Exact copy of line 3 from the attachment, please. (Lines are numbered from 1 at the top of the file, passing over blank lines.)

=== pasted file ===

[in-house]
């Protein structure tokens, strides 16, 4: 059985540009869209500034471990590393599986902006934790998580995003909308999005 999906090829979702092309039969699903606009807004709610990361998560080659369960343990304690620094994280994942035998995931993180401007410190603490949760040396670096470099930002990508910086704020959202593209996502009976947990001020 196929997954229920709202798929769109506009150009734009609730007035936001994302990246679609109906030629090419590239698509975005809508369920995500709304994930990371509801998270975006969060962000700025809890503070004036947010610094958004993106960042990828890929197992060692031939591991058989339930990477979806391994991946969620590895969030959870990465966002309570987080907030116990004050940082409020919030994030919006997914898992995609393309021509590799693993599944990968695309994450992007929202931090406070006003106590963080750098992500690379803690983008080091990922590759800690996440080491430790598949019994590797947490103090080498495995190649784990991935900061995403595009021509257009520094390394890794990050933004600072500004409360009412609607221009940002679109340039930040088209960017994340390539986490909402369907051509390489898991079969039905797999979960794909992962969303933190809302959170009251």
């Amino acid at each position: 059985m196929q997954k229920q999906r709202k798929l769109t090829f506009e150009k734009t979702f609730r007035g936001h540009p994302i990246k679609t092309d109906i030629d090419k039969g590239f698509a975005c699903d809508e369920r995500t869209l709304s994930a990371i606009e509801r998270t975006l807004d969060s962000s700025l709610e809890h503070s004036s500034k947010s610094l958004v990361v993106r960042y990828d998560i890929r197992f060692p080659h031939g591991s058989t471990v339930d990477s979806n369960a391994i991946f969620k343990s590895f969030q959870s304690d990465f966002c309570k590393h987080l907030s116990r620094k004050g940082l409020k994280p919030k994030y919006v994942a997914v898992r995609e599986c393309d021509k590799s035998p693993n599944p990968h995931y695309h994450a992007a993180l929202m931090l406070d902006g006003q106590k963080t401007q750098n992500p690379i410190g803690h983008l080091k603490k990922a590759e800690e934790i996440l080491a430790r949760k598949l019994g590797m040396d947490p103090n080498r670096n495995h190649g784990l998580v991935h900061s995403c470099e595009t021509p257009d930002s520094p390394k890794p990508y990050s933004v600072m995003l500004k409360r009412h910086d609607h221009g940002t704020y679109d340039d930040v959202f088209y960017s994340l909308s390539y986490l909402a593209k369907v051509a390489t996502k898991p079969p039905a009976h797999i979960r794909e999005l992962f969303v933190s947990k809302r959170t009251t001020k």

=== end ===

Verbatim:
């Amino acid at each position: 059985m196929q997954k229920q999906r709202k798929l769109t090829f506009e150009k734009t979702f609730r007035g936001h540009p994302i990246k679609t092309d109906i030629d090419k039969g590239f698509a975005c699903d809508e369920r995500t869209l709304s994930a990371i606009e509801r998270t975006l807004d969060s962000s700025l709610e809890h503070s004036s500034k947010s610094l958004v990361v993106r960042y990828d998560i890929r197992f060692p080659h031939g591991s058989t471990v339930d990477s979806n369960a391994i991946f969620k343990s590895f969030q959870s304690d990465f966002c309570k590393h987080l907030s116990r620094k004050g940082l409020k994280p919030k994030y919006v994942a997914v898992r995609e599986c393309d021509k590799s035998p693993n599944p990968h995931y695309h994450a992007a993180l929202m931090l406070d902006g006003q106590k963080t401007q750098n992500p690379i410190g803690h983008l080091k603490k990922a590759e800690e934790i996440l080491a430790r949760k598949l019994g590797m040396d947490p103090n080498r670096n495995h190649g784990l998580v991935h900061s995403c470099e595009t021509p257009d930002s520094p390394k890794p990508y990050s933004v600072m995003l500004k409360r009412h910086d609607h221009g940002t704020y679109d340039d930040v959202f088209y960017s994340l909308s390539y986490l909402a593209k369907v051509a390489t996502k898991p079969p039905a009976h797999i979960r794909e999005l992962f969303v933190s947990k809302r959170t009251t001020k």